Old Yeller
or
The Jungle Book.
We’d walk out of the dark into the sunlight, blinking our eyes. When Pastor Lindley read from Isaiah how people who walked in darkness had seen a great light, I thought he was talking about the movies.

A lot has changed in my hometown over the past forty years, except Christmas. Plywood angels still flutter among the lightposts. Christmas trees still lean in rows outside Grant’s Hardware. If the weather is clear, Dale Hinshaw can spy the star atop the Peacocks’ silo. But Pastor Lindley moved away in 1970. Then Pastor Taylor came and stayed thirty years until he died. Now I’m the pastor and on Christmas Eve I stand and read from the second chapter of Luke and encourage people to remember the reason for Christmas, that it isn’t about presents and cookies, but about God sending his Son to be with us. Children all over the meeting room look up, alarmed. Then I read from Isaiah how people who’ve walked in darkness have seen a great light. The children nod knowingly.

There have been a few deviations over the years. In 1976, Dale Hinshaw, flexing his political muscle as chief bell ringer, had the church hold a traveling Nativity scene. The idea was to put the Holy Family on the back of Ellis Hodge’s hay wagon, along with the shepherds, wise men, and a scattering of livestock. Then Ellis was to pull them down Main Street, past Kivett’s Five and Dime, as a witness to pagan consumers who had forgotten the true reason for Christmas.

Dale had asked the stunning Nora Nagle, the state Sausage Queen of 1975 and daughter of church usher Clevis Nagle, to wear a bathrobe and play the part of Mary. But he’d failed to specify what kind of bathrobe and, while standing in front of Kivett’s, was horrified to see the mother of our Lord ride past in a gauzy, slinky dressing gown.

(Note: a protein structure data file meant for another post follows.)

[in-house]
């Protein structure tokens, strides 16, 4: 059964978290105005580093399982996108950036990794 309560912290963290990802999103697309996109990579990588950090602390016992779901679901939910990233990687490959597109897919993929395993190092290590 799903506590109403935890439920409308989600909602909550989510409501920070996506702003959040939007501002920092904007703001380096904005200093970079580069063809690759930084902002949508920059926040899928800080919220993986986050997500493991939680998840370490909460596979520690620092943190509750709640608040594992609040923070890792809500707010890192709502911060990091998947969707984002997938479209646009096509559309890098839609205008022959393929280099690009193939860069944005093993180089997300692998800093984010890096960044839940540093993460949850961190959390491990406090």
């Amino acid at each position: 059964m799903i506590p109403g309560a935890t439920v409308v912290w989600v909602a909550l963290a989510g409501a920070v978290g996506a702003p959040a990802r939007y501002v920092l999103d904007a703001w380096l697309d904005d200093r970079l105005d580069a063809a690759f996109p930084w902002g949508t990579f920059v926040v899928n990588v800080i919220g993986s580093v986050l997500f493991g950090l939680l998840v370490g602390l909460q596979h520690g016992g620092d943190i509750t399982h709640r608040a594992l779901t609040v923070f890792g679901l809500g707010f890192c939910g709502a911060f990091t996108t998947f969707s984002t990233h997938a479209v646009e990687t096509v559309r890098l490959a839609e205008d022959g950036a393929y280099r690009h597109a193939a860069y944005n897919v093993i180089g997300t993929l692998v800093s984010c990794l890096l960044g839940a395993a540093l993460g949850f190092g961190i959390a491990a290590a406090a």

I was fifteen years old and playing Joseph, the husband of Mary and stand-in father of our Lord. I was wearing my father’s plaid bathrobe, as Dale had instructed. Ellis Hodge downshifted as we approached Kivett’s, per Dale’s instructions to linger in the area, giving nonbelievers sufficient time to be convicted of their sin. But the renunciation of sin was not the first thing that came to mind when they saw Nora Nagle in her dressing gown. The men along the sidewalk began to whistle, while I, her faithful husband, gazed adoringly at my betrothed, thanking the Lord for using me to bring Truth to the unwashed masses. The next year, we returned to the Gospel of Luke and cookies in the basement.

I left town after high school, and lived away for twenty years attending college and seminary, getting married, having two sons, and pastoring a church in the next state over. But every Christmas would find me home, sleeping in the bedroom I’d shared with my brother, doing what we’d always done. Eating potato soup at seven o’clock, visiting with neighbors, then walking the three blocks to the meetinghouse for the Christmas Eve service, my mother prodding us to arrive early and get a good seat, which mystified me, since everyone always sat in the same pew anyway.